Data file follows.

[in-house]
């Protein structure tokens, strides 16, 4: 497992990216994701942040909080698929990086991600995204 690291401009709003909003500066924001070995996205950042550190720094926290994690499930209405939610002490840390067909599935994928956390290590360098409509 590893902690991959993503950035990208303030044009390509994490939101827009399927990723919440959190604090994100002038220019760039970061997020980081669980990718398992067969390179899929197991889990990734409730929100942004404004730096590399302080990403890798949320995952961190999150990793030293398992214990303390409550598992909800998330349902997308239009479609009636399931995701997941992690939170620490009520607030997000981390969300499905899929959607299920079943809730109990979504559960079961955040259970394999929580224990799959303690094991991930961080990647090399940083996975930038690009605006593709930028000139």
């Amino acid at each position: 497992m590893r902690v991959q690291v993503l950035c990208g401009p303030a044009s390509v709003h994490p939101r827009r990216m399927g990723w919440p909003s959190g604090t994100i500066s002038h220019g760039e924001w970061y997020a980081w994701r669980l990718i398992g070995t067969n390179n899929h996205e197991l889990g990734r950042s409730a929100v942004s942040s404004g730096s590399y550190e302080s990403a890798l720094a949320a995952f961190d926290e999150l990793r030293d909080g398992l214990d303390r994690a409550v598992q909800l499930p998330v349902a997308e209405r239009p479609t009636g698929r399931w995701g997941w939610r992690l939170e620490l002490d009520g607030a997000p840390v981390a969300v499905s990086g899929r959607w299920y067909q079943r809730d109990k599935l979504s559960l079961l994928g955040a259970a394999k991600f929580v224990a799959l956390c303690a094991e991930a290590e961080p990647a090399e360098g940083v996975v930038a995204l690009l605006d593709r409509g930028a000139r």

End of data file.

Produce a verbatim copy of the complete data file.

[in-house]
């Protein structure tokens, strides 16, 4: 497992990216994701942040909080698929990086991600995204 690291401009709003909003500066924001070995996205950042550190720094926290994690499930209405939610002490840390067909599935994928956390290590360098409509 590893902690991959993503950035990208303030044009390509994490939101827009399927990723919440959190604090994100002038220019760039970061997020980081669980990718398992067969390179899929197991889990990734409730929100942004404004730096590399302080990403890798949320995952961190999150990793030293398992214990303390409550598992909800998330349902997308239009479609009636399931995701997941992690939170620490009520607030997000981390969300499905899929959607299920079943809730109990979504559960079961955040259970394999929580224990799959303690094991991930961080990647090399940083996975930038690009605006593709930028000139």
């Amino acid at each position: 497992m590893r902690v991959q690291v993503l950035c990208g401009p303030a044009s390509v709003h994490p939101r827009r990216m399927g990723w919440p909003s959190g604090t994100i500066s002038h220019g760039e924001w970061y997020a980081w994701r669980l990718i398992g070995t067969n390179n899929h996205e197991l889990g990734r950042s409730a929100v942004s942040s404004g730096s590399y550190e302080s990403a890798l720094a949320a995952f961190d926290e999150l990793r030293d909080g398992l214990d303390r994690a409550v598992q909800l499930p998330v349902a997308e209405r239009p479609t009636g698929r399931w995701g997941w939610r992690l939170e620490l002490d009520g607030a997000p840390v981390a969300v499905s990086g899929r959607w299920y067909q079943r809730d109990k599935l979504s559960l079961l994928g955040a259970a394999k991600f929580v224990a799959l956390c303690a094991e991930a290590e961080p990647a090399e360098g940083v996975v930038a995204l690009l605006d593709r409509g930028a000139r």